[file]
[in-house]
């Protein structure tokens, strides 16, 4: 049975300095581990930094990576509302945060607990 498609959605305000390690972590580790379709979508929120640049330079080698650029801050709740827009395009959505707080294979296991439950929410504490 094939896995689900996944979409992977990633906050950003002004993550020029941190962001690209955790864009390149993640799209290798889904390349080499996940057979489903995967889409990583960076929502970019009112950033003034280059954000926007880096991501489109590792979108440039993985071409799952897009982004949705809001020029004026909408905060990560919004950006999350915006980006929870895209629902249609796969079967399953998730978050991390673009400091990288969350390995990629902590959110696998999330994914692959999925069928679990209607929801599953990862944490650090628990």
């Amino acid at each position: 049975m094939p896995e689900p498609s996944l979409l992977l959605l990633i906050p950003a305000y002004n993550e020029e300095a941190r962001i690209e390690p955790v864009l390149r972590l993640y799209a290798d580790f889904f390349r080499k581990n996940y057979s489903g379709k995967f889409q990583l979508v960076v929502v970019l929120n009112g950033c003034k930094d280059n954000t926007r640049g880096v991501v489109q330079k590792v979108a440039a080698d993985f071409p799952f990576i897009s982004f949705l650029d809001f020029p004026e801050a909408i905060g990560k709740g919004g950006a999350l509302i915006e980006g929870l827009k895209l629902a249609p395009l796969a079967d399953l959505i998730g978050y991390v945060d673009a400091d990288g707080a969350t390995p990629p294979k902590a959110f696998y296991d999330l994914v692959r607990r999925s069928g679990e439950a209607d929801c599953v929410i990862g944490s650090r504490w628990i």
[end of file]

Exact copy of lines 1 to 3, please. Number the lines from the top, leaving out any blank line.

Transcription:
[in-house]
């Protein structure tokens, strides 16, 4: 049975300095581990930094990576509302945060607990 498609959605305000390690972590580790379709979508929120640049330079080698650029801050709740827009395009959505707080294979296991439950929410504490 094939896995689900996944979409992977990633906050950003002004993550020029941190962001690209955790864009390149993640799209290798889904390349080499996940057979489903995967889409990583960076929502970019009112950033003034280059954000926007880096991501489109590792979108440039993985071409799952897009982004949705809001020029004026909408905060990560919004950006999350915006980006929870895209629902249609796969079967399953998730978050991390673009400091990288969350390995990629902590959110696998999330994914692959999925069928679990209607929801599953990862944490650090628990």
């Amino acid at each position: 049975m094939p896995e689900p498609s996944l979409l992977l959605l990633i906050p950003a305000y002004n993550e020029e300095a941190r962001i690209e390690p955790v864009l390149r972590l993640y799209a290798d580790f889904f390349r080499k581990n996940y057979s489903g379709k995967f889409q990583l979508v960076v929502v970019l929120n009112g950033c003034k930094d280059n954000t926007r640049g880096v991501v489109q330079k590792v979108a440039a080698d993985f071409p799952f990576i897009s982004f949705l650029d809001f020029p004026e801050a909408i905060g990560k709740g919004g950006a999350l509302i915006e980006g929870l827009k895209l629902a249609p395009l796969a079967d399953l959505i998730g978050y991390v945060d673009a400091d990288g707080a969350t390995p990629p294979k902590a959110f696998y296991d999330l994914v692959r607990r999925s069928g679990e439950a209607d929801c599953v929410i990862g944490s650090r504490w628990i």